Lead paint poses significant health risks, especially to young children. Exposure to paint chips or particles can cause developmental delays and seizures in children under the age of 6. However, it's a dangerous substance for people of all ages.
Standard home inspections might not test for lead paint. Even if they do, lead paint could be hiding under new paint on walls. This doesn’t mean it is safe. The lead still poses a risk even when covered with a fresh coat of paint.
While home inspectors might find visible mold or conditions where mold might exist, they can easily miss mold in hard-to-see areas. Mold growing under cupboards or behind walls isn’t always obvious, especially when leaks were repaired without removing mold growth.
Mold can cause respiratory issues and skin irritation. If mold is present, you might want to find ways to ways to set some money aside since removing mold can be expensive. In some cases, whole-home remediation is necessary to remove all mold spores.
If you want the home you're buying to comply with building codes, you shouldn’t rely on your home inspector to make sure it does. Most home inspectors aren’t required to ensure homes are up to code.
A house that doesn’t meet code requirements can become very expensive, especially if you plan to rent it out. Problems can arise if you decide to put an addition on the home later as well.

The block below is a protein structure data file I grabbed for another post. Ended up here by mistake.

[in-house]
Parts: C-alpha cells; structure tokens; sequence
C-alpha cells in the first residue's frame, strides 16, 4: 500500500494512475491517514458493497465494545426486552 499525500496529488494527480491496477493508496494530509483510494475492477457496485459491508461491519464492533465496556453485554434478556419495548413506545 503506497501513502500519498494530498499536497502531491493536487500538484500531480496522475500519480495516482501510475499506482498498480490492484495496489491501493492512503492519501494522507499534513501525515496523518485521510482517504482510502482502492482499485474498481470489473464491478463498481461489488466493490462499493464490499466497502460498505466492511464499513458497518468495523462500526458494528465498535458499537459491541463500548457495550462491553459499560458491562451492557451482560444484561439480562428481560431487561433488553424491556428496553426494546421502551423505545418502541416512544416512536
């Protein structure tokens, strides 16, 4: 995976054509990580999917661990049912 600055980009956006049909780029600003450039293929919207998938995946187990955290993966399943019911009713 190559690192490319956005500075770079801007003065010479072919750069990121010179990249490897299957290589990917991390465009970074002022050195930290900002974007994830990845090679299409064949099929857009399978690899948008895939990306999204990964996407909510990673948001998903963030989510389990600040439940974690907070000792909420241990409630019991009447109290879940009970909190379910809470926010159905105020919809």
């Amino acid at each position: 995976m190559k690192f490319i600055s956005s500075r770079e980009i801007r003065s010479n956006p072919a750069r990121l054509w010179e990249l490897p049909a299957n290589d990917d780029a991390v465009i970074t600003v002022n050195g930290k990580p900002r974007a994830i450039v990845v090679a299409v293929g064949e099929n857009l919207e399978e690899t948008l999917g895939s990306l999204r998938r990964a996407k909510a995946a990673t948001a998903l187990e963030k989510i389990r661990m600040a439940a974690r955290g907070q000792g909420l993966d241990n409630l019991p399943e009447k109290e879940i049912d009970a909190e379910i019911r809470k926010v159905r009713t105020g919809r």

Ask your home inspector if they check for code compliance before hiring them if this is important to you.
Sewer line issues
Issues with underground sewer lines are easily missed during standard home inspections. Most home inspectors check the plumbing, but properly working drains and faucets don’t always guarantee that there aren’t issues hiding in underground lines.
If you choose to have underground sewer lines checked, the inspector will likely use a snake with a camera. They can check for blockages, cracks, or other damage that might not cause issues until after you've bought the home.
A home inspector doesn’t typically check the grounds around your home. Problems with outdoor structures or elements might require a separate inspection.
Poor drainage is a fairly common problem. While wet spots might not seem like a huge problem, they can attract pests and make landscaping nearly impossible.
While less common, larger concerns like sinkholes can go unnoticed by home inspectors. They're more common in some areas of the country than in others. If a sinkhole does open, it can cause injury, property destruction, or even death.
If you're buying a home where sinkholes are more likely to occur, you might want to consider hiring a specialist.
Specialty inspections can check for things a standard home inspection might miss. You want to love your home without dumping all your money into repairs you didn’t know it needed.
But inspections are only one part of purchasing a home you want to live in. Shopping around for the best home insurance can help protect your new home and save you money.